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Gabe Kapler receives rude awakening in Phillies opener

Philadelphia Phillies Scores

Gabe Kapler made his managerial debut yesterday for the Philadelphia Phillies. It not only was his MLB debut as manager but his first time ever. The Phillies jumped out to a 5-0 lead on the Atlanta Braves. Things quickly fell apart in the later innings and the lack of experience started to show for Kapler.

Aaron Nola started for the Phillies on the mound and was doing very well. He didn’t allow a run and gave up just two hits through five innings. In the sixth, Nola gave up a double to Ender Inciarte but managed to get Ozzie Albies to fly out. Freddie Freeman was coming up to bat and Kapler pulled Nola after 5.1 innings. Philadelphia’s ace had just thrown 68 pitches and didn’t give up a run to that point.

The new manager brought Hoby Milner in to face Freeman. Sure enough, Freeman hit a two-run homer to right field. The Phillies got out of the inning with a 5-2 lead. They held the Braves scoreless in the seventh, but things came unglued in the eighth inning.

The Braves scored three runs that were led by a solo home run by Albies. The bullpen gave up two walks and a passed ball which led to another run. Then, Preston Tucker knocked in the game-tying run on a single. The 5-0 lead going into the sixth inning was now lost. Hector Neris came in to pitch the ninth and that was all she wrote for the Phillies. Nick Markakis hit a walk-off three-run homer to give the Atlanta Braves an 8-5 victory on opening day.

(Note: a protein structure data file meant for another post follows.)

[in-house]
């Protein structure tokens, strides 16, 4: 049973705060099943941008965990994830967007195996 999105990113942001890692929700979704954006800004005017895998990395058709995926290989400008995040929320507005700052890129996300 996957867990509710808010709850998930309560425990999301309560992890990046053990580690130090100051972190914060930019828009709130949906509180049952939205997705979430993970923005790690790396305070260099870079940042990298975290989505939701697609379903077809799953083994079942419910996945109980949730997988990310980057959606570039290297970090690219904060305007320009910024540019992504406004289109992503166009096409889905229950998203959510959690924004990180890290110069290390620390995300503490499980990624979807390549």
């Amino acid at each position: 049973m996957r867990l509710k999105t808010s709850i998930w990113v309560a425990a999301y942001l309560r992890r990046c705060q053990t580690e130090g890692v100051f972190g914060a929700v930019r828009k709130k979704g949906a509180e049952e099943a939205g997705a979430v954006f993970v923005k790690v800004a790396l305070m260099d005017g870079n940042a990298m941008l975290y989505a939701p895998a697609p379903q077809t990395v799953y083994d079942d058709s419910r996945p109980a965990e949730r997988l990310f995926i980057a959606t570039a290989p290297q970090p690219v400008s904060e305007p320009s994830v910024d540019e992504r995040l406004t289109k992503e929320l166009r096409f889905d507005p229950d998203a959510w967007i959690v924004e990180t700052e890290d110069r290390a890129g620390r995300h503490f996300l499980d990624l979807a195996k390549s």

The move to pull Aaron Nola after just 68 pitches is baffling. The double was just the third hit Atlanta could get off the 24-year-old. It was a hasty decision that could have cost the Phillies the game. When your starter is pitching solid, he needs to go at least seven or eight innings. With a runner in scoring position, Kapler brought in a guy that has never pitched in an MLB game before to face Freeman, who is a career .290 hitter. That’s not going to end well. To put it in perspective, Aaron Nola was averaging a little over 13 pitches per inning. He could have at least went another two innings.

Offensively, Philadelphia went after Julio Teheran. Rhys Hoskins went 2-3, with two doubles, a run, and an RBI. Cesar Hernandez hit a home run in the sixth. The Phillies only had six hits in the game, but also reached base six more times due to walks. It was obvious that the offense did their job.

The Opening Day loss falls directly on the shoulders of Gabe Kapler. He either has too little trust in his starter or too much trust with his bullpen. Regardless, you don’t pull your starting pitcher at the first sign of trouble when the offense gives you a five-run lead. Especially when Nola impressed enough to get the nod as Opening Day starter. If Gabe Kapler is going to make his first stint as an MLB manager a successful one, he has to grow quickly. He will definitely learn from this experience, but it was a costly one. It’s time that he stops thinking like an analyst and starts thinking like a baseball coach. However, many analysts are also scratching their heads at the decision.